Preventing Release of Lethal Science; Government Needs Plans for Locking Down Research Sought by Terrorists
Byline: Rep. F. James Sensenbrenner Jr., SPECIAL TO THE WASHINGTON TIMES
When researchers used federal funding to genetically mutate the lethal H5N1 bird flu virus to make it capable of respiratory transmission between ferrets, the U.S. government was caught flat-footed on how to proceed with this potentially dangerous research. This week, a Senate panel is investigating biological security in the wake of the H5N1 research, with good reason.
Initially, the National Science Advisory Board for Biosecurity (NSABB) recommended against publication of the research. The board initially believed that any benefits from publishing the research were outweighed by the risks that the information could be used as a recipe for terrorists seeking to create biological weapons. But when the National Institutes of Health asked the board to reconvene three weeks later, the NSABB recommended in favor of publication.
Then in a leaked letter, Michael T. Osterholm, a member of NSABB and director of the Center for Infectious Disease Research and Policy at the University of Minnesota, wrote that the decision to reverse its position on the H5N1 studies was based on a biased presentation of the evidence and was a lot less about a robust science and policy-based risk-benefit analysis and more about how to get us out of this difficult situation.
The controversy surrounding the H5N1 study and the criticisms in Mr. Osterholm's letter confirm my suspicions that the U.S. government is woefully unprepared for dealing with dual use research of concern - research that, while conducted for a legitimate scientific purpose, could be dangerous if misused. In the present case, the government presumably did not address the risks of misuse until after the research was submitted for publication. Furthermore, once the NSABB recommended against publication, the government had no mechanism for sharing the research on a limited basis with those researchers with a legitimate need to analyze the results.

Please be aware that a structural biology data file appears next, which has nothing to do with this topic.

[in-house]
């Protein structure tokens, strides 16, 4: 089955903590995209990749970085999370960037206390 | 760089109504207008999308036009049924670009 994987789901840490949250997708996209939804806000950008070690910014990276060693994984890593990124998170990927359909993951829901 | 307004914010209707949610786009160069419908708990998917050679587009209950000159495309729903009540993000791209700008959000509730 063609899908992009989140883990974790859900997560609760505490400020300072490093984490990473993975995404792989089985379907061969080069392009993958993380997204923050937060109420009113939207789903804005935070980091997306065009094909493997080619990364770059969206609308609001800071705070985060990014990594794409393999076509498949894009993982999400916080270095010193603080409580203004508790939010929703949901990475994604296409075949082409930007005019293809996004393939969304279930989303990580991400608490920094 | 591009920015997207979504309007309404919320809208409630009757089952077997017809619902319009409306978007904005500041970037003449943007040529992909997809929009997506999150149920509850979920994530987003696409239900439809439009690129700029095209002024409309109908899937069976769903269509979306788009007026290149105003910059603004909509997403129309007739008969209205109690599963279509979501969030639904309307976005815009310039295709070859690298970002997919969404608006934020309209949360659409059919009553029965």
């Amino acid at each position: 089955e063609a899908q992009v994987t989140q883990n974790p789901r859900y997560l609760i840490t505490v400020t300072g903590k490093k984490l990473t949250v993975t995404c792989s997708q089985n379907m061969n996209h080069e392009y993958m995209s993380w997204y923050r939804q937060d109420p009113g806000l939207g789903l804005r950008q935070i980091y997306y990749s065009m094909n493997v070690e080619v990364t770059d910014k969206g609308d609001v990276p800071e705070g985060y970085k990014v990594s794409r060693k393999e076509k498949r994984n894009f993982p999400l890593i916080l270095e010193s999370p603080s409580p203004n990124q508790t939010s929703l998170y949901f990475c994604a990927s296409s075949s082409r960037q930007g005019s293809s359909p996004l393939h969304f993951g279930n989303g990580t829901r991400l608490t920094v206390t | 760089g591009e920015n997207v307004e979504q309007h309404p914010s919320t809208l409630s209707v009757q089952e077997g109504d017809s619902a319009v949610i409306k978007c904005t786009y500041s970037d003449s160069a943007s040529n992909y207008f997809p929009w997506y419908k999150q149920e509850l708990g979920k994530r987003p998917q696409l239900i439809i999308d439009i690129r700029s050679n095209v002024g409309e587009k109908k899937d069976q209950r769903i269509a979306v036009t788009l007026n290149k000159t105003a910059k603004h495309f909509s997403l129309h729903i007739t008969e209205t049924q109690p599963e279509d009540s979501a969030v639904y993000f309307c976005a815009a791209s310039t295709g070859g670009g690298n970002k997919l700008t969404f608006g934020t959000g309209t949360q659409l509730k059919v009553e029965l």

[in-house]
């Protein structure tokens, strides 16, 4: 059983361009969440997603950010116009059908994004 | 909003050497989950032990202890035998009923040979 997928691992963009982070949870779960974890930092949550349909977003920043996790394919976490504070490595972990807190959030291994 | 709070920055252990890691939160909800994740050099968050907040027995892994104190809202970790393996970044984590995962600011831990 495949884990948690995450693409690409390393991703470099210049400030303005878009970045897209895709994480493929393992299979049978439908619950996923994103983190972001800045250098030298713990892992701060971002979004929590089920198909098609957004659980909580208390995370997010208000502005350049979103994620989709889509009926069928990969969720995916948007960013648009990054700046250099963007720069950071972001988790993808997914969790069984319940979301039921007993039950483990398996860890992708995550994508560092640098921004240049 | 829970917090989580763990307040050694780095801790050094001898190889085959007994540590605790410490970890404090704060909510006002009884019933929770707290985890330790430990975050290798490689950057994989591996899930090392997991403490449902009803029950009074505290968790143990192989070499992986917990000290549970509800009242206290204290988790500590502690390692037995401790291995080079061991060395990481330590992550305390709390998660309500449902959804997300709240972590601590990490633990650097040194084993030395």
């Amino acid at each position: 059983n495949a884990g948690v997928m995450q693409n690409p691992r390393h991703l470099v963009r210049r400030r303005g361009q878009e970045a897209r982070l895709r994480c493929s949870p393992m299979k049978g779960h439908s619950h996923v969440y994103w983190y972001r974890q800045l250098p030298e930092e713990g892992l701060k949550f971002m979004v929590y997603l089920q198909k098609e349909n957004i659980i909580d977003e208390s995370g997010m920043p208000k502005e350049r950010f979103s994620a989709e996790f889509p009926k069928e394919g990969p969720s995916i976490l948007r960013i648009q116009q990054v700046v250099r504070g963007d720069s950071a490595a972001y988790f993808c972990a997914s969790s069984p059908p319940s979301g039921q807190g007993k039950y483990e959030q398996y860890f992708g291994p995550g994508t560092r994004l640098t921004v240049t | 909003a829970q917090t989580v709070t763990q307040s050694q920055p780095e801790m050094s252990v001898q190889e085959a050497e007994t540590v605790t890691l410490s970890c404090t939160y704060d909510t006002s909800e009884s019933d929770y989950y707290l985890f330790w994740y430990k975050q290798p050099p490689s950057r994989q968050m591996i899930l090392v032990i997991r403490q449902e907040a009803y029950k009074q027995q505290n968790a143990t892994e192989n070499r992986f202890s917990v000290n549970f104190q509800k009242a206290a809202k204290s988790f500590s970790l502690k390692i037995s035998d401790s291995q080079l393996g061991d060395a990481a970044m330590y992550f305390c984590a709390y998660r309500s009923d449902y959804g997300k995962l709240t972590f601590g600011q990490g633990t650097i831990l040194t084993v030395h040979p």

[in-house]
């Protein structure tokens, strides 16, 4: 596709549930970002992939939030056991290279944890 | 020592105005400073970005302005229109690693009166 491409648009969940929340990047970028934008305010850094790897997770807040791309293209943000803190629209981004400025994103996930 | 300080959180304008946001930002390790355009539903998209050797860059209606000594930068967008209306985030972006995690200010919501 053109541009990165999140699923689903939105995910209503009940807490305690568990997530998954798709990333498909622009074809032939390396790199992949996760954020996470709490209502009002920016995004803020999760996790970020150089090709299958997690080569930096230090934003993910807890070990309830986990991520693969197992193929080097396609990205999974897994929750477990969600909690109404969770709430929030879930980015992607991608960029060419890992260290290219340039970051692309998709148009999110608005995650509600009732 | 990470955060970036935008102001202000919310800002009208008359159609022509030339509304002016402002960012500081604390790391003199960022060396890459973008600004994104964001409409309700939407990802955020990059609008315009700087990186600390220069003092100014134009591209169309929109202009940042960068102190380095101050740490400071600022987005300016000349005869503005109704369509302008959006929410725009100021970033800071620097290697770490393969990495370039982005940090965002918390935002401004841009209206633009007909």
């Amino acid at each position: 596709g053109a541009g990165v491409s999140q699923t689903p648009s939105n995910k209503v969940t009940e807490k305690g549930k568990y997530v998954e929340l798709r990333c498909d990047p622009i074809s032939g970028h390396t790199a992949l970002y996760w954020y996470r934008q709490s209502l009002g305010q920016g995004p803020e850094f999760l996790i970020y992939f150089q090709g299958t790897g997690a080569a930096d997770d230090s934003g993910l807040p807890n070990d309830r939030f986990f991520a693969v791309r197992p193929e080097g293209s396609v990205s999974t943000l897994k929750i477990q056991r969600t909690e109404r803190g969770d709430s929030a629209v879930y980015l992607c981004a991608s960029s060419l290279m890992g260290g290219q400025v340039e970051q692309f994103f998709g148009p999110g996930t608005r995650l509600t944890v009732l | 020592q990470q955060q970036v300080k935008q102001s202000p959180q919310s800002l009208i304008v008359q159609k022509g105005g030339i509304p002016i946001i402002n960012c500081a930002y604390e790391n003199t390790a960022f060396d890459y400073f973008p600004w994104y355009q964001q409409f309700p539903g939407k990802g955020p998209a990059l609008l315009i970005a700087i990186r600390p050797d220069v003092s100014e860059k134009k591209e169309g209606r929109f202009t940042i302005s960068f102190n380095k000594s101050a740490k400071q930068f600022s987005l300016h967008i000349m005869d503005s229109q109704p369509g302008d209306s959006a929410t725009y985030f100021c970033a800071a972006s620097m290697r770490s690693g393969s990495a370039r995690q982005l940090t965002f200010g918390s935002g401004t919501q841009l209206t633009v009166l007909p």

On March 1, I wrote to Office of Science and Technology Policy Director John P. Holdren and raised concerns about the U.S. government's policies on potentially dangerous research. A few weeks later, the administration announced a new policy that asked federal agencies to review research they conduct or fund that involves specific pathogens that pose the greatest risk of deliberate misuse with most significant potential for mass casualties.
In his response to my letter, Mr. Holdren cited the new policy as the government's mechanism to identify future research of concern and argued that, until now, the government has not needed to have a system in place for restricting dissemination of dual use research because this is the first time the NSABB recommended restricting publication. …